sented.It also introduces some work performed in relation to CCL.
Section 6 contains our conclusions and some notes about the expected future work.
2 From a Command Line Tool to a Fully-blended Virtualization In-
frastracture
In the past few months,CCL has evolved from a simple command-line tool to a fully-blended virtual-
ization infrastructure,consisting of several inter-connected Erlang nodes.In this section we describe
this evolution process and we present the components making up the CCL architecture,with focus on
the concept of heterogeneity,driving force of this deliverable.
2.1 Evolving the CCL Architecture
In the RELEASE deliverable D4.2[22] we described CCL as a command-line tool used by the end user
to build and deploy Erlang applications into the Amazon EC2 cloud environment.The communication
between the CCL node and the other Erlang nodes composing a cluster was mainly happening over SSH
channels,not taking direct advantage of the Erlang distribution protocol.In the same deliverable we
introduced for the rst time the concept of a esl-core (hidden) node,an Operations and Maintenance
(or,more simply,O&M) node responsible of monitoring and operating on the other Erlang nodes in
the cluster.
We have recently decided to split the esl-core node into two separate entities:ccl-oam and ccl-
cluster,as depicted in gure 1.Ccl-oam runs within the same environment as the other Erlang nodes
and can therefore take direct advantage of the Erlang Distribution protocol while interacting with the
rest of the cluster.On the contrary,we place the ccl-cluster nodes outside that environment,laying
ICT-287510 (RELEASE) 9th January 2013 4
the foundation for the concept of a super-cluster,which will be exploited as part of the D4.4 (i.e.
Capability-driven Cluster On Demand) deliverable.
Figure 1:Overview of CCL Architecture
Figure 1 depicts an overview of the current CCL architecture.Let's analyze the CCL components
in detail and the way they communicate each other.Please note that a dashed arrow in the gure
represents that the connected components communicate via Remote Procedure Call (RPC),normally
implemented over the AMQP[21];while a straight line means the communication happens over the
Erlang Distribution Protocol.
2.2 The CCL Components
CCL-API The CCL-API node represents the entry point to the CCL ecosystem.This component
can be seen as an orchestration layer,used to interact with the rest of the system.Interaction with users
and other CCL components is performed via the exposed RESTful and RPC interfaces,respectively.
CCL-API is also responsible for maintaining a global database up-to-date.This database contains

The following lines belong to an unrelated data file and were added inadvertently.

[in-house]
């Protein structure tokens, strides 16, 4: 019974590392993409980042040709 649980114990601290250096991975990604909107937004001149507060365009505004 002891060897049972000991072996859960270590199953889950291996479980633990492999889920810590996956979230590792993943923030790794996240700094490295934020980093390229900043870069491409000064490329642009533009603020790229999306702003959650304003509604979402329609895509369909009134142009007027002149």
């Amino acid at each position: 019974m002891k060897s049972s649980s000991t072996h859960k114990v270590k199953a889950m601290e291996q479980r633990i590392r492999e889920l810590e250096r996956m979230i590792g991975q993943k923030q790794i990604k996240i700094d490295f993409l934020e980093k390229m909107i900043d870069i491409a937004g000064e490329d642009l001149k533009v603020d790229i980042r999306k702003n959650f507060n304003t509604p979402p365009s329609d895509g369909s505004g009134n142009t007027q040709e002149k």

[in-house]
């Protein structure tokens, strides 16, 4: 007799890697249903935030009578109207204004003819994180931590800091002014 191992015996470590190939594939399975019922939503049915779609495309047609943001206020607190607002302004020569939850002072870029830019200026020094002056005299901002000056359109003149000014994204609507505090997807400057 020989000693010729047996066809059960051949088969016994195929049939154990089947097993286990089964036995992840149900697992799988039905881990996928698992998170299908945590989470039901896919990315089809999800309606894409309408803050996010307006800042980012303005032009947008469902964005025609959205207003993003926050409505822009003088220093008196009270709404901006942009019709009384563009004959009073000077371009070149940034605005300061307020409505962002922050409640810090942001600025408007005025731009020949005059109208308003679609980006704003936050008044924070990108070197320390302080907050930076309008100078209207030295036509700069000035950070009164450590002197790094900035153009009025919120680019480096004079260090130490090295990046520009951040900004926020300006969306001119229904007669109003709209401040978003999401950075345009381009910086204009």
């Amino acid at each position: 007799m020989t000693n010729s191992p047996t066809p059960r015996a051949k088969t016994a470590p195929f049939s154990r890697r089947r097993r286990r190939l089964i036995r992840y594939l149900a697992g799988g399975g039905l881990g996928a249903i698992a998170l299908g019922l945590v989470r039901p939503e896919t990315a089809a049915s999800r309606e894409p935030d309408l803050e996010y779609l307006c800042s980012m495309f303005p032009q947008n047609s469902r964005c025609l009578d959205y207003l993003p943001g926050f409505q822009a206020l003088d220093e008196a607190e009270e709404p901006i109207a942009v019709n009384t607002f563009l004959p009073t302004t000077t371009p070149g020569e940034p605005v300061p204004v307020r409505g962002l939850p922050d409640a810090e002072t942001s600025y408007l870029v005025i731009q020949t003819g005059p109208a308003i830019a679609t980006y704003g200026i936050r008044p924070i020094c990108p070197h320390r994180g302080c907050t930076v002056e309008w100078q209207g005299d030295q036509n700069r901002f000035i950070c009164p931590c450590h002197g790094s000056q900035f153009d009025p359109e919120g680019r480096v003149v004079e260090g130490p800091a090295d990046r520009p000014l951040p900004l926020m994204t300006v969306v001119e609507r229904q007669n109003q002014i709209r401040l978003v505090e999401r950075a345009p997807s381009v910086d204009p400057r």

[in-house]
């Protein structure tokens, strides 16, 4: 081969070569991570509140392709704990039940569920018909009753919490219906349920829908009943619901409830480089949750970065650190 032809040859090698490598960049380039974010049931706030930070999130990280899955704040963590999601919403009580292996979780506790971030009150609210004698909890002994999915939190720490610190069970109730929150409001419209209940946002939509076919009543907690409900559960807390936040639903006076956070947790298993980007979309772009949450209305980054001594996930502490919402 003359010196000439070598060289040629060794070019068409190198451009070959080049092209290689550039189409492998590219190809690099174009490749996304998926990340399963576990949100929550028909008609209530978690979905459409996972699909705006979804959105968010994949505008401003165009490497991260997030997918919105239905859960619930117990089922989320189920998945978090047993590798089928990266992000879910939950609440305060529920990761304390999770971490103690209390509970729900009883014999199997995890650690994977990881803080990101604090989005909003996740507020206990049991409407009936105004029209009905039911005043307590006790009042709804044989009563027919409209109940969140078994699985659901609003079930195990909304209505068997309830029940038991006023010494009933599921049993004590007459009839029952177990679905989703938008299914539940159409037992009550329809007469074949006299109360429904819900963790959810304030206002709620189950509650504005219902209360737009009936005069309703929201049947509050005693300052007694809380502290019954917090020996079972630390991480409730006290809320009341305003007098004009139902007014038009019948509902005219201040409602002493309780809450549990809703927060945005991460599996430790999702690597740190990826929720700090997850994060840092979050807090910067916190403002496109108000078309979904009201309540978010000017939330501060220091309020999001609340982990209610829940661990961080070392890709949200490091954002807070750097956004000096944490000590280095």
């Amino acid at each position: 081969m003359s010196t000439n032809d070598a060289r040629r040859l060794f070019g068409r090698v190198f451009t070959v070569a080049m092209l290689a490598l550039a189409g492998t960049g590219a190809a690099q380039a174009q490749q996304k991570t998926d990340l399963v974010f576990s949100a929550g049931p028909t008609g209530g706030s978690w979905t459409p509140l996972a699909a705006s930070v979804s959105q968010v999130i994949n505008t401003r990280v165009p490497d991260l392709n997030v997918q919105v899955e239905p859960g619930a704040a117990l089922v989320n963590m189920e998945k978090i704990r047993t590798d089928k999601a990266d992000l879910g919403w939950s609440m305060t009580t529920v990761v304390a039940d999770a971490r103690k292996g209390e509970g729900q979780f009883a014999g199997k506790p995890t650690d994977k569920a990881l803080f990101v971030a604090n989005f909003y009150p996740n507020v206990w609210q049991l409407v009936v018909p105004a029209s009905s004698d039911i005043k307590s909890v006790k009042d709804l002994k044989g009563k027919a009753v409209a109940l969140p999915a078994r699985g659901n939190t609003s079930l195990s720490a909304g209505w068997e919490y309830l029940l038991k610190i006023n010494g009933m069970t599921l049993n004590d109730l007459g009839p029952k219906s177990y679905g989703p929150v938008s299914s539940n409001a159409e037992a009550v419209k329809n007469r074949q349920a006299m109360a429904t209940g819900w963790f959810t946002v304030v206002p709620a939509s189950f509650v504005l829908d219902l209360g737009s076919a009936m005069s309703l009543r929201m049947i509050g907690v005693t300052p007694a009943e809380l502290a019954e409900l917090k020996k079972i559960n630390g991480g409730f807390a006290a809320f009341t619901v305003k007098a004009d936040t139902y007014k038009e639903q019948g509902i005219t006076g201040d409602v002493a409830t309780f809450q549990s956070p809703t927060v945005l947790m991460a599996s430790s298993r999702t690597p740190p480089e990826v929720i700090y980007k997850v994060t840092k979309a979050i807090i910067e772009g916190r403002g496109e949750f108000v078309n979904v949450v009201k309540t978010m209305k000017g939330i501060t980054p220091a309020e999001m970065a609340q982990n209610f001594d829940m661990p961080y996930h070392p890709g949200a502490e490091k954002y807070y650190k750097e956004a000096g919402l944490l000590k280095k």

information such as user accounts,cloud service providers credentials linked to each user account,in-
formation about the available clusters in the system,etc.The CCL-API node is in charge of forwarding
any incoming request to the CCL component responsible for handling it (e.g.it forwards a deploy a
new Erlang node request to the CCL-Cluster node responsible for managing the cluster where the
new Erlang node is going to be deployed on).A normal deployment of CCL could consist of several
CCL-API nodes and by a HTTP proxy balancing the load across them.
CCL-CLUSTER This component is responsible for managing a logical cluster.In CCL terms,a
cluster is a set of homogeneous Erlang nodes deployed within the same Cloud infrastructure,all of them
running the same Erlang release (e.g.Riak).A CCL-Cluster node handles all the requests related to
the creation and deletion of Erlang nodes on the cluster it is responsible for.When it comes to deploying
an Erlang application,this component can also be seen as a cache that will serve the source code of
ICT-287510 (RELEASE) 9th January 2013 5
the application to the Erlang nodes that are going to be running the application,avoiding then having
to access the project repository where the application is hosted as many times as nodes are deployed.
CCL-O&M The CCL-O&M component consists of a hidden Erlang node[2].In Distributed Erlang,
hidden nodes (started with the -hidden command line ag) are commonly used to inspect the status
of a system in an unobtrusive way.In fact,connections between hidden nodes and other nodes are
not transitive.Using the Distributed Erlang protocol,the CCL-O&M node is responsible of injecting
a lightweight Erlang process (an agent) into each of the other Erlang nodes belonging to the cluster.
Injected processes represent a backdoor,used by CCL-O&M to control and monitor a cluster.
2.3 Cross-component Communication
In the previous development phase of CCL we did not require any complex messaging since all
we had was a command-line interface that could be used for deploying a given distributed Erlang
application into a set of machines running on the Amazon EC2 cloud environment.Nevertheless,as
already described in Section 2.1,CCL has evolved into a multi-component application which does now
require a more complex messaging protocol.To this end,we have decided upon using RabbitMQ [24],
an open-source message broker that implements the AMQP protocol [21],for all the cross-component
communication.One thing that makes RabbitMQ interesting for us is its simplicity for clustering
several RabbitMQ servers on the same local network as a single logical broker,making the whole
messaging infrastructure more scalable and resilient to failures.
Figure 2:AMQP messaging model
In order to better understand how CCL benets from using RabbitMQ,it is important to grasp
how RabbitMQ and AMQP work.Figure 2 illustrates in brief the AMQP model where:
1.messages are published by producers to exchanges;
2.exchanges then distribute these messages to queues according to some routing rules;
3.either messages are delivered to consumers subscribed to queues,or consumers directly pull mes-
sages from queues
This does not end here,though.The AMQP protocol features dierent built-in exchange types
in uencing how messages are routed to queues.Four exchange types are dened in AMQP:
ICT-287510 (RELEASE) 9th January 2013 6